The benefits of supplementing with magnesium
Magnesium is an essential mineral and recent research shows it may be of benefit in preventing metabolic syndrome.
Magnesium is often used as part of a ZMA or testosterone boosting product; however, the benefits of Magnesium stretch far beyond this. Magnesium has been shown to be an essential mineral to boosting health and preventing a range of diseases. 70-80% of the population do not meet the RDA (recommended daily allowance) for Magnesium. The National Institutes of Health list magnesium as being important for more than 300 biochemical reactions in the body from normal muscle and nerve function to heart, immune and bone health.
A study completed by scientists at Yangzhou University and the University of Massachusetts analysed the dietary intake of 234 subjects with metabolic syndrome (Wang et al 2013). Metabolic syndrome encompasses a number of different diseases such as obesity, hypertension and disturbed glucose and insulin metabolism. Wang et al (2013) found that less than 30% of 234 subjects with metabolic disorder met their Magnesium RDA. This suggests that a deficiency in Magnesium can influence markers for metabolic disorder.
Wang et al (2013) looked more specifically at markers for insulin resistance and discovered that those who met the Magnesium RDA had a reduction in risk of insulin resistance by 63%. The results showed that Magnesium intake was inversely related to metabolic markers of insulin resistance. In basic terms, those who consumed more Magnesium, or met the RDA, had an improved insulin reaction to blood glucose levels compared to those with a lower dietary intake of Magnesium.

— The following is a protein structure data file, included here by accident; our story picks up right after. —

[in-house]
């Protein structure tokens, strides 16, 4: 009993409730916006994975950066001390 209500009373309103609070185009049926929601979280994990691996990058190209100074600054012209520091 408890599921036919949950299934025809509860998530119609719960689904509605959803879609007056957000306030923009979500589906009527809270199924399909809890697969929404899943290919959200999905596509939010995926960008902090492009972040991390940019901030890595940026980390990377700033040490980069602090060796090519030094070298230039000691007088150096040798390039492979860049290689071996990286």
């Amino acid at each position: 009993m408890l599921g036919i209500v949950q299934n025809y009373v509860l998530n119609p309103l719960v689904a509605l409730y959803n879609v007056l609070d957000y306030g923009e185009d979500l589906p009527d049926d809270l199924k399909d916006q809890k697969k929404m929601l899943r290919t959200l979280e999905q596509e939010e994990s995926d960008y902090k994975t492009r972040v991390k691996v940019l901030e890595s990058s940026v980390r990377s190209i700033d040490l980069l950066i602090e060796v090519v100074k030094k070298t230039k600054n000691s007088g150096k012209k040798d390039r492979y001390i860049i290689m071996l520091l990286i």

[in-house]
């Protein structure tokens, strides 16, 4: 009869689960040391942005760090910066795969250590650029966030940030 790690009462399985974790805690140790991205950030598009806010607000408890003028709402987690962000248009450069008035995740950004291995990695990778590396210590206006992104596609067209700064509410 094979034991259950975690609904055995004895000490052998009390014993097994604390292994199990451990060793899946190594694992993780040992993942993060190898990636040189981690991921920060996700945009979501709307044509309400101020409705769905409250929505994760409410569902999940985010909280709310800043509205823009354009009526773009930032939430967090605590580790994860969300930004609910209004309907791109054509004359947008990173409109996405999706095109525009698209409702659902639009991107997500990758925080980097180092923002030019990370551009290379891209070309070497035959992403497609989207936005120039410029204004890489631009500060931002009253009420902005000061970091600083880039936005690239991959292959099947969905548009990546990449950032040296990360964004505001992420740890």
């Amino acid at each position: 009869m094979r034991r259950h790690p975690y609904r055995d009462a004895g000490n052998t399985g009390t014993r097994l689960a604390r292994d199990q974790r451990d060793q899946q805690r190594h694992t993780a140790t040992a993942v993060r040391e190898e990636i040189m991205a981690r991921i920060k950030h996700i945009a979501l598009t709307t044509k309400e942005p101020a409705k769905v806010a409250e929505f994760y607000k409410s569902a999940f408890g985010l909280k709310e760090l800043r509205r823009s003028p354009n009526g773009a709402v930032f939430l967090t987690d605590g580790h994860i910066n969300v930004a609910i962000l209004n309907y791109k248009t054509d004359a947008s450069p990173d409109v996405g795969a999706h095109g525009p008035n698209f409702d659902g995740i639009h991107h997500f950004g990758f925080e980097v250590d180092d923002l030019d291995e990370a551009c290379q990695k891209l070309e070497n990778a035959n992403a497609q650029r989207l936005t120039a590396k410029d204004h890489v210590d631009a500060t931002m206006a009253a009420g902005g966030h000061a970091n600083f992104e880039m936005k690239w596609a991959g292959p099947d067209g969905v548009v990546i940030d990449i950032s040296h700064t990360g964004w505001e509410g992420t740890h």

Wang et al (2013) summarise their findings by saying that Magnesium demonstrates a protective effect on insulin resistance. Those with metabolic syndrome are at higher risk of cardiovascular disease and type-2 diabetes therefore a dietary intervention with Magnesium can have wider impacts on clinical treatment of those with Metabolic Syndrome.
Further research needs to be undertaken to confirm the exact mechanism of action – after all, it’s possible that those with adequate dietary Magnesium intake also had a better overall diet. However, it’s an interesting insight into potential benefits of Magnesium.
The European Food Safety Authorisation (EFSA) supports the benefits of Magnesium supplementation, stating that it has positive effects on the maintenance of normal bones, teeth and protein synthesis, reduces feelings of fatigue and tiredness, provides electrolyte balance, normal energy yielding metabolism, neurotransmission and muscle contraction. However the benefits of Magnesium on blood glucose, blood pressure, stress relief, protection of DNA, proteins and lipids from oxidative damage, the immune system and fat metabolism are yet to be supported by the EFSA.
A number of recent meta-analysis and high profile studies have been published revealing further benefits of Magnesium on metabolic pathways, blood pressure, reducing the risk of stroke and reducing the risk of colon cancer.
It’s well worth taking a look at your diet, to get a gauge of how much Magnesium you’re consuming and potentially considering Magnesium supplementation.
Wang J et al (2013), Dietary Magnesium intake improves insulin resistance among non-diabetic individuals with metabolic syndrome participating in a dietary trial, Nutrients, 5(10), 3910-3919